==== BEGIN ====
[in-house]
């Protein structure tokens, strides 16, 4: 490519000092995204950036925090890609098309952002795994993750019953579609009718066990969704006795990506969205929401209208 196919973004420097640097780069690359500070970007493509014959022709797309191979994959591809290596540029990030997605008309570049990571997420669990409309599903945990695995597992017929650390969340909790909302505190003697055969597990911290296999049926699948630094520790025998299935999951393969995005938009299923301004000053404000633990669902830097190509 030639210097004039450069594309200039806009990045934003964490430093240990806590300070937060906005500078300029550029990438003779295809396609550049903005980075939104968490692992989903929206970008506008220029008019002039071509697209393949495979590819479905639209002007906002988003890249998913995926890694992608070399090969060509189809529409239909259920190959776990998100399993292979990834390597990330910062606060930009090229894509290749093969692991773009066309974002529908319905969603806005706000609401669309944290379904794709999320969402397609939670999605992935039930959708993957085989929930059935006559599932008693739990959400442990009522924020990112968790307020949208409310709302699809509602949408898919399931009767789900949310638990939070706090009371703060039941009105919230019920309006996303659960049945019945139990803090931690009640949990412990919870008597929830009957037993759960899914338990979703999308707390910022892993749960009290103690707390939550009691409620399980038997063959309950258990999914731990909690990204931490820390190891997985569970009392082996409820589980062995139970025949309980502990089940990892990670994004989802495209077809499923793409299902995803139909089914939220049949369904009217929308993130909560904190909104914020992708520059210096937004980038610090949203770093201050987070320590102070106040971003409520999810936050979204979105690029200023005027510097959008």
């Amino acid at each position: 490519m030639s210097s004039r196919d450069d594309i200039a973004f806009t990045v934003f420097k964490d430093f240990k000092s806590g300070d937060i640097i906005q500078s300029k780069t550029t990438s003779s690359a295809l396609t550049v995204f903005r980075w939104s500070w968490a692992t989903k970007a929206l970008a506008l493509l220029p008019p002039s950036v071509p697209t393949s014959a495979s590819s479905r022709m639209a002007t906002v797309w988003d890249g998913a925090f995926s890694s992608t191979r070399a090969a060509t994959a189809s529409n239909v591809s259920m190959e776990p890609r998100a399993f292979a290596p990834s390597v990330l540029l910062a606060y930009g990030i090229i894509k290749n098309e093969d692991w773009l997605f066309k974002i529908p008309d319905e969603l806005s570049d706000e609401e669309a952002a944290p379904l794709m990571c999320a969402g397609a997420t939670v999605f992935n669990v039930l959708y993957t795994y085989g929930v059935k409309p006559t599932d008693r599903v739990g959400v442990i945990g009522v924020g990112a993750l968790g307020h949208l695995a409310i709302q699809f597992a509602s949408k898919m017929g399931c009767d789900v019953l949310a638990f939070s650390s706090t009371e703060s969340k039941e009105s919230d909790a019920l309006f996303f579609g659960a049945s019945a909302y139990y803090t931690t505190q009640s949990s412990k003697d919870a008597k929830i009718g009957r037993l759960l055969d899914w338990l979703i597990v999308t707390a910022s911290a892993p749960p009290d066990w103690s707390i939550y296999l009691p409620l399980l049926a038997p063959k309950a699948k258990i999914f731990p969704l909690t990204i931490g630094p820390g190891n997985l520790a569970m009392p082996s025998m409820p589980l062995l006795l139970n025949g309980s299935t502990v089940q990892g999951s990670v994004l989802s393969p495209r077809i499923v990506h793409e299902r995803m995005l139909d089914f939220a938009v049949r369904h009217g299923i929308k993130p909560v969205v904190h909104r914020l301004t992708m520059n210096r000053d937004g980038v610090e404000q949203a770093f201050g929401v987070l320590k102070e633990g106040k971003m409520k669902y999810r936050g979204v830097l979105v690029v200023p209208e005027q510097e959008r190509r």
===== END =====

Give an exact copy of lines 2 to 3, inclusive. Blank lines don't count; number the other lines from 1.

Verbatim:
């Protein structure tokens, strides 16, 4: 490519000092995204950036925090890609098309952002795994993750019953579609009718066990969704006795990506969205929401209208 196919973004420097640097780069690359500070970007493509014959022709797309191979994959591809290596540029990030997605008309570049990571997420669990409309599903945990695995597992017929650390969340909790909302505190003697055969597990911290296999049926699948630094520790025998299935999951393969995005938009299923301004000053404000633990669902830097190509 030639210097004039450069594309200039806009990045934003964490430093240990806590300070937060906005500078300029550029990438003779295809396609550049903005980075939104968490692992989903929206970008506008220029008019002039071509697209393949495979590819479905639209002007906002988003890249998913995926890694992608070399090969060509189809529409239909259920190959776990998100399993292979990834390597990330910062606060930009090229894509290749093969692991773009066309974002529908319905969603806005706000609401669309944290379904794709999320969402397609939670999605992935039930959708993957085989929930059935006559599932008693739990959400442990009522924020990112968790307020949208409310709302699809509602949408898919399931009767789900949310638990939070706090009371703060039941009105919230019920309006996303659960049945019945139990803090931690009640949990412990919870008597929830009957037993759960899914338990979703999308707390910022892993749960009290103690707390939550009691409620399980038997063959309950258990999914731990909690990204931490820390190891997985569970009392082996409820589980062995139970025949309980502990089940990892990670994004989802495209077809499923793409299902995803139909089914939220049949369904009217929308993130909560904190909104914020992708520059210096937004980038610090949203770093201050987070320590102070106040971003409520999810936050979204979105690029200023005027510097959008």
């Amino acid at each position: 490519m030639s210097s004039r196919d450069d594309i200039a973004f806009t990045v934003f420097k964490d430093f240990k000092s806590g300070d937060i640097i906005q500078s300029k780069t550029t990438s003779s690359a295809l396609t550049v995204f903005r980075w939104s500070w968490a692992t989903k970007a929206l970008a506008l493509l220029p008019p002039s950036v071509p697209t393949s014959a495979s590819s479905r022709m639209a002007t906002v797309w988003d890249g998913a925090f995926s890694s992608t191979r070399a090969a060509t994959a189809s529409n239909v591809s259920m190959e776990p890609r998100a399993f292979a290596p990834s390597v990330l540029l910062a606060y930009g990030i090229i894509k290749n098309e093969d692991w773009l997605f066309k974002i529908p008309d319905e969603l806005s570049d706000e609401e669309a952002a944290p379904l794709m990571c999320a969402g397609a997420t939670v999605f992935n669990v039930l959708y993957t795994y085989g929930v059935k409309p006559t599932d008693r599903v739990g959400v442990i945990g009522v924020g990112a993750l968790g307020h949208l695995a409310i709302q699809f597992a509602s949408k898919m017929g399931c009767d789900v019953l949310a638990f939070s650390s706090t009371e703060s969340k039941e009105s919230d909790a019920l309006f996303f579609g659960a049945s019945a909302y139990y803090t931690t505190q009640s949990s412990k003697d919870a008597k929830i009718g009957r037993l759960l055969d899914w338990l979703i597990v999308t707390a910022s911290a892993p749960p009290d066990w103690s707390i939550y296999l009691p409620l399980l049926a038997p063959k309950a699948k258990i999914f731990p969704l909690t990204i931490g630094p820390g190891n997985l520790a569970m009392p082996s025998m409820p589980l062995l006795l139970n025949g309980s299935t502990v089940q990892g999951s990670v994004l989802s393969p495209r077809i499923v990506h793409e299902r995803m995005l139909d089914f939220a938009v049949r369904h009217g299923i929308k993130p909560v969205v904190h909104r914020l301004t992708m520059n210096r000053d937004g980038v610090e404000q949203a770093f201050g929401v987070l320590k102070e633990g106040k971003m409520k669902y999810r936050g979204v830097l979105v690029v200023p209208e005027q510097e959008r190509r």